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Another criticism has been that, although there is considerable diversity within lesbian and gay parenting communities (Barrett & Tasker, 2001; Morris, Balsam, & Rothblum, 2002), research has often focused on narrowly defined samples.
Early studies did generally focus on well-educated, middle class families, but more recent research has included participants from a wider array of ethnic and socioeconomic backgrounds (e.g., Wainright et al., 2004).
Systematic research comparing lesbian and gay adults to heterosexual adults began in the late 1950s, and research comparing children of lesbian and gay parents with those of heterosexual parents is of a more recent vintage.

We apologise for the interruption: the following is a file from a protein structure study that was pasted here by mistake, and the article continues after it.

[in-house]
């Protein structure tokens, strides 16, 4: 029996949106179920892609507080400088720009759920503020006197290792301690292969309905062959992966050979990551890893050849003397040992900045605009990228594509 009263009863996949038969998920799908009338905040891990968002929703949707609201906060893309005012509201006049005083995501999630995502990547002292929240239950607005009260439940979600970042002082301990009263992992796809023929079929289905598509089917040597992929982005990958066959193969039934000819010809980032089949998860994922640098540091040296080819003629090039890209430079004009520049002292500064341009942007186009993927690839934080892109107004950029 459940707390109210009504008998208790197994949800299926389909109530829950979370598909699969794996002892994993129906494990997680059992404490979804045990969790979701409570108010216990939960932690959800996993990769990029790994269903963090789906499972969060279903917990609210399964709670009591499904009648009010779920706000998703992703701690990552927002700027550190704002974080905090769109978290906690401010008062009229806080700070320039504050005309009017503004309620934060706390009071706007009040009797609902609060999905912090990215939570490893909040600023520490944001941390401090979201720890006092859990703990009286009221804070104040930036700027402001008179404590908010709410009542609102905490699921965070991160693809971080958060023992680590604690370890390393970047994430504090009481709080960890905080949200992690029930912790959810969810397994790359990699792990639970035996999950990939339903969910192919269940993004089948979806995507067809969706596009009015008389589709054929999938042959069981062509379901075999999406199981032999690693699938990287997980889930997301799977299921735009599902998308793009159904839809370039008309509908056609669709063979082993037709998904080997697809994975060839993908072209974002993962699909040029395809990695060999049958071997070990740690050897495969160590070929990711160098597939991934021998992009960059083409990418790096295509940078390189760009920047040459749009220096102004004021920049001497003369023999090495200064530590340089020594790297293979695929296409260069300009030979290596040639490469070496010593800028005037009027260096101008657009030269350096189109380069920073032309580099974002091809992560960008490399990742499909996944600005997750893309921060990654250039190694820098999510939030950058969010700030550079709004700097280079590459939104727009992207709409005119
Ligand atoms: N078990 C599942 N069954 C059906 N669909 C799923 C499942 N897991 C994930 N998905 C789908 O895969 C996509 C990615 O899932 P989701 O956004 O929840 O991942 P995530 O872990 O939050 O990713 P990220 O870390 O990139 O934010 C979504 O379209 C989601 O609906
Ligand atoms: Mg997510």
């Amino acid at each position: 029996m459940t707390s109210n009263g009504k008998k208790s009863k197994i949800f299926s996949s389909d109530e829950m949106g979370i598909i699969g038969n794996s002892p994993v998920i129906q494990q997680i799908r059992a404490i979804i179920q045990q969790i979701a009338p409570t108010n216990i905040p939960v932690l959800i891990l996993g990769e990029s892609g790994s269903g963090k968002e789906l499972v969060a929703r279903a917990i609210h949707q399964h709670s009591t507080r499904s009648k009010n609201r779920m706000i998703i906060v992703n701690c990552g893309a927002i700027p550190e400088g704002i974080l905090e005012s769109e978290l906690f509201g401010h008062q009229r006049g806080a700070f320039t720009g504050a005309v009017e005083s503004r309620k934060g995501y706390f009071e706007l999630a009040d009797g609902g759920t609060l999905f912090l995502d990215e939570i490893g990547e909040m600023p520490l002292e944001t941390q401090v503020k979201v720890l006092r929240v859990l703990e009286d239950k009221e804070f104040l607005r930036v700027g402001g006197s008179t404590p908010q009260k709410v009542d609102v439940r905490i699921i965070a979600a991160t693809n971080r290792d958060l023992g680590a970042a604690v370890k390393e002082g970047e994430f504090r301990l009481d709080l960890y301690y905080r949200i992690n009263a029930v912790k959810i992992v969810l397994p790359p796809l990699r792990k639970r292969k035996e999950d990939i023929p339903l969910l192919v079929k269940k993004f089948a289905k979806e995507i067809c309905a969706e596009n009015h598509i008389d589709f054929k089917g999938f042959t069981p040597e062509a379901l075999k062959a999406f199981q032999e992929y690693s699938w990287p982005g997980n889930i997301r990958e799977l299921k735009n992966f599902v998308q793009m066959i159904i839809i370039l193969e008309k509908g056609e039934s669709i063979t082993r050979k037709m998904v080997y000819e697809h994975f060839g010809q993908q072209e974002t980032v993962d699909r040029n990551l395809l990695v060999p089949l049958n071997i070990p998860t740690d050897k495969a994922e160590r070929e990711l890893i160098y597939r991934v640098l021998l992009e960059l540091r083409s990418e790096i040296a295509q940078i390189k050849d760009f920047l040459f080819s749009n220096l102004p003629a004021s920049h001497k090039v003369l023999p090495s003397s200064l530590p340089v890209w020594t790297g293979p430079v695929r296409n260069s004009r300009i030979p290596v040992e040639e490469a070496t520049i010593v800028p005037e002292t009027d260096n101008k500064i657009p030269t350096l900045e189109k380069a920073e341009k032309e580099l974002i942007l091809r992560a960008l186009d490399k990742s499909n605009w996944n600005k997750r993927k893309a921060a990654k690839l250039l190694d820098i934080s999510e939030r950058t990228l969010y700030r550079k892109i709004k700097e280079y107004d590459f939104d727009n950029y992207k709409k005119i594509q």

Research on lesbian and gay adults began with Evelyn Hooker's landmark study (1957), resulted in the declassification of homosexuality as a mental disorder in 1973 (Gonsiorek, 1991), and continues today (e.g., Cochran, 2001).
Criticisms about nonsystematic sampling have also been addressed by studying samples drawn from known populations, so that response rates can be calculated (e.g., Brewaeys, Ponjaert, van Hall, & Golombok, 1997; Chan, Brooks, Raboy, & Patterson, 1998; Chan, Raboy, & Patterson, 1998).
Particularly notable in this category was the tendency of early studies to compare development among children of a group of divorced lesbian mothers, many of whom were living with lesbian partners, to that among children of a group of divorced heterosexual mothers who were not currently living with heterosexual partners.
Patterson, Ph D Like families headed by heterosexual parents, lesbian and gay parents and their children are a diverse group (Arnup, 1995; Barrett & Tasker, 2001; Martin, 1998; Morris, Balsam, & Rothblum, 2002).